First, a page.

“Right after I heard, I was upset, I didn’t really want to talk to people,” he says. “And then after like 10 minutes, I just wanted to figure out the plan.”

Dante Veltri received his cancer diagnosis on October 17, 2013. His mom Karen says the treatment began immediately.

“He took everything,” she says. “You don’t know what’s coming at you. Biopsies, scans – they drilled into his hips to check and make sure it wasn’t in his bone marrow. They did a lot of invasive things, and he just took it all in stride.”

Between October of 2013 and January of 2014, Dante went through five rounds of chemo at UNC Hospitals, each lasting several days. Karen Veltri says the last round lasted more than 160 hours.

“Through it all, he was amazing,” she says. “He figured out that walking the hospital floor 16 rounds was a mile, so he would get out there and do that. He stayed active. He went to school, he kept up his grades…

“You know, the treatment is pretty brutal. It not only kills the cancer cells, it just attacks everything…but he did whatever was asked of him and never complained. It wasn’t easy, believe me. Watching him was not easy. But I’m proud of him. He did great.”

While Karen Veltri watched her son go through the biggest fight of his life, through it all, Dante kept his focus.

“I didn’t think much of it,” he says. “The whole time I just wanted to get back to a normal life, get back on the mat.”

And in January, after that grueling fifth round of chemo, a PET scan showed Dante was all clear. Three months later, he was cleared to wrestle again – and coach DeWitt Driscoll says that first practice back was special.

“We were at a club facility we go to in Hillsborough,” he says. “It’s kind of an old, dingy beat-up place and it usually has kind of a dark aura to it, because there’s so much darkness in there…but that day, man, I just remember it was bright.”

Dante’s doctor told him it would likely be about a year until he was back to normal, but Driscoll says his wrestler was close to 100 percent after only two months. Of course Dante would have to wait into the later fall for the start of the wrestling season – but in the meantime, he was happy just being a normal kid again.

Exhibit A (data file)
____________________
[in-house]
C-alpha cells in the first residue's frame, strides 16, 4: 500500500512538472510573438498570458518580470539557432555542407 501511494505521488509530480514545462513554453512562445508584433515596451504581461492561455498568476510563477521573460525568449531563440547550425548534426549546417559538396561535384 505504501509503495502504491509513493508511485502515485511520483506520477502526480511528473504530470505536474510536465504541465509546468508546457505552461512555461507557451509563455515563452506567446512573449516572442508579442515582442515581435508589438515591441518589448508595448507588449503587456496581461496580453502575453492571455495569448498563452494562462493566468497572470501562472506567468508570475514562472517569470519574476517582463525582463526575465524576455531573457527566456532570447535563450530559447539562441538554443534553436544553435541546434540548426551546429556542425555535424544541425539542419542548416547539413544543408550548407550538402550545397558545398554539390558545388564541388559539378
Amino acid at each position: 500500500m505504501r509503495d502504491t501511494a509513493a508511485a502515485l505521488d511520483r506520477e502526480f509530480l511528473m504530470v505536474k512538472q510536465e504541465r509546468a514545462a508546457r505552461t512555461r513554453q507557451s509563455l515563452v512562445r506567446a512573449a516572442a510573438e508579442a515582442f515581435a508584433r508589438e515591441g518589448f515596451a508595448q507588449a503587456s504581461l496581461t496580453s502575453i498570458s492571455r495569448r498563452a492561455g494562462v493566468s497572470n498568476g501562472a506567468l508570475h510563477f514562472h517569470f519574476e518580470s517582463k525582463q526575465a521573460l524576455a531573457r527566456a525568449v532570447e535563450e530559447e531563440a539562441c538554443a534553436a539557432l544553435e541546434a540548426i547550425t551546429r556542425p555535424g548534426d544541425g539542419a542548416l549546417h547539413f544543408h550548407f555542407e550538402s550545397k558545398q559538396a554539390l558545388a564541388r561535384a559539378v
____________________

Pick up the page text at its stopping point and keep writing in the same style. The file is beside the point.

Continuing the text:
“Not playing keep-up all year, like (in) sophomore year, was huge,” he says. “My grades have been amazing, (and) being on the mat the whole year – it was awesome.”

And when the wrestling season finally began – even after a year of missed practices and biopsies and tests and week-long chemo treatments – it quickly became clear that Dante Veltri hadn’t missed a beat.

And his mom Karen was there every step of the way – all the way to Greensboro, for the state finals in February.

“I’m on the bleachers every match,” she says. (Dante corroborates: “I could hear her from all the way down on the mat in that huge Greensboro Coliseum.”)

He’d faced five rounds of chemo, and in Greensboro he faced five opponents. “It was pretty intense,” says Karen. “One of his matches he wrestled somebody that every time during the season he had beat him, and then it turned into a nailbiter at states, where you’re just shaking because you’re thinking, oh my gosh, he’s never lost to this kid, what’s going on? And then he won.”

Dante Veltri Carrboro wrestling

 

And when it was all over, Dante Veltri, barely a year removed from intensive cancer treatments, had finished fourth in the state.

“The year before that, he was still dealing with scars on his chest (and) his hair was still all missing,” says Driscoll. “Just to think back to where he was a year prior to being on the podium at states…

“Most people would say he came a long way, but he doesn’t see it that way. He just took the next step in his life.”

Now? Dante Veltri is about to be a senior at Carrboro High School. He’s still on the wrestling team, hoping for even bigger and better results. His fight back from cancer has won statewide recognition: earlier this year, the North Carolina High School Athletics Association honored Dante with the A.J. “Tony” Simeon Courage Award. But for now his goals are pretty straightforward.

“I want to get straight As in school,” he says. “And win my first state title.”

DeWitt Driscoll, Dante Veltri, and Karen Veltri.

DeWitt Driscoll, Dante Veltri, and Karen Veltri.

 

But that’s still not the end of the story – because this isn’t only about one family and one kid. It’s about our community as well.

And while Dante Veltri was in the hospital, his mom Karen says the community came through with incredible support.

“The amount of support that poured out of Carrboro High School, his athletic director, the doctors, the nurses…I can’t even believe how much they did,” she says. “Baskets of stuff would come from school for him with his favorite foods or gift cards…just the amount of support, it was really overwhelming.”

Carrboro High School athletic director April Ross even organized a 5K to raise funds for Dante’s treatment – and now, there are plans to keep that 5K going annually, to raise funds no longer for one family, but for UNC’s entire department of pediatric oncology.